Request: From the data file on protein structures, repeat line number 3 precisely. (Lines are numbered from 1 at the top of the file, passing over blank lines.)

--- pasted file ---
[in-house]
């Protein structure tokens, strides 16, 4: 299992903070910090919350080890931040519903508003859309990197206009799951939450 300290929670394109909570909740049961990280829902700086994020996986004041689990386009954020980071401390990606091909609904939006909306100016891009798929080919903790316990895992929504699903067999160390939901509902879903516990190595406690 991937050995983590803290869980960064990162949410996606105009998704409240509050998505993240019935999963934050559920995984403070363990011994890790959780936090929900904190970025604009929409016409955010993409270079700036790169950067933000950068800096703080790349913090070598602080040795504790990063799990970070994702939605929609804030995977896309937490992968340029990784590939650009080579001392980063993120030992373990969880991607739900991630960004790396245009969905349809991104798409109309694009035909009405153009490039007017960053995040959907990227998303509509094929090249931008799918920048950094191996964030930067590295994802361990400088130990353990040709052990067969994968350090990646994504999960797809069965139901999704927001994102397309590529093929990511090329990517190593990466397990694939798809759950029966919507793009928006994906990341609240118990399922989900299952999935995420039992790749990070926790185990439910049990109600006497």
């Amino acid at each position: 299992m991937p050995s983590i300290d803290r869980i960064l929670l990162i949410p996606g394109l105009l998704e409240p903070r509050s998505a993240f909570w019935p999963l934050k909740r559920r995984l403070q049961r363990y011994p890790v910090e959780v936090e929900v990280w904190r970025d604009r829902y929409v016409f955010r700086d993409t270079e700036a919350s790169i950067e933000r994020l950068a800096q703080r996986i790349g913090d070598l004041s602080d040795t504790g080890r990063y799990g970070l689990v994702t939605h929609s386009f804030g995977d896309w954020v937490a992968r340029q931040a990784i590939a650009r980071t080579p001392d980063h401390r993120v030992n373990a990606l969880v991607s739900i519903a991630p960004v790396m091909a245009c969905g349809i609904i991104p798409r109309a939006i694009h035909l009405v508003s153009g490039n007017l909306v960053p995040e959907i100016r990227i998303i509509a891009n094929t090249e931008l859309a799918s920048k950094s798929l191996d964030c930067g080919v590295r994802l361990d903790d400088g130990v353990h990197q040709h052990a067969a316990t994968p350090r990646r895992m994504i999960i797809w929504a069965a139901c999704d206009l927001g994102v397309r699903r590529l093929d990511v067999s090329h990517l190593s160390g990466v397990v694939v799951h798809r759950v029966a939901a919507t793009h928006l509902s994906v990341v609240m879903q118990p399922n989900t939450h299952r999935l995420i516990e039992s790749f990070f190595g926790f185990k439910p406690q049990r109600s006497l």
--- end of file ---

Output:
């Amino acid at each position: 299992m991937p050995s983590i300290d803290r869980i960064l929670l990162i949410p996606g394109l105009l998704e409240p903070r509050s998505a993240f909570w019935p999963l934050k909740r559920r995984l403070q049961r363990y011994p890790v910090e959780v936090e929900v990280w904190r970025d604009r829902y929409v016409f955010r700086d993409t270079e700036a919350s790169i950067e933000r994020l950068a800096q703080r996986i790349g913090d070598l004041s602080d040795t504790g080890r990063y799990g970070l689990v994702t939605h929609s386009f804030g995977d896309w954020v937490a992968r340029q931040a990784i590939a650009r980071t080579p001392d980063h401390r993120v030992n373990a990606l969880v991607s739900i519903a991630p960004v790396m091909a245009c969905g349809i609904i991104p798409r109309a939006i694009h035909l009405v508003s153009g490039n007017l909306v960053p995040e959907i100016r990227i998303i509509a891009n094929t090249e931008l859309a799918s920048k950094s798929l191996d964030c930067g080919v590295r994802l361990d903790d400088g130990v353990h990197q040709h052990a067969a316990t994968p350090r990646r895992m994504i999960i797809w929504a069965a139901c999704d206009l927001g994102v397309r699903r590529l093929d990511v067999s090329h990517l190593s160390g990466v397990v694939v799951h798809r759950v029966a939901a919507t793009h928006l509902s994906v990341v609240m879903q118990p399922n989900t939450h299952r999935l995420i516990e039992s790749f990070f190595g926790f185990k439910p406690q049990r109600s006497l």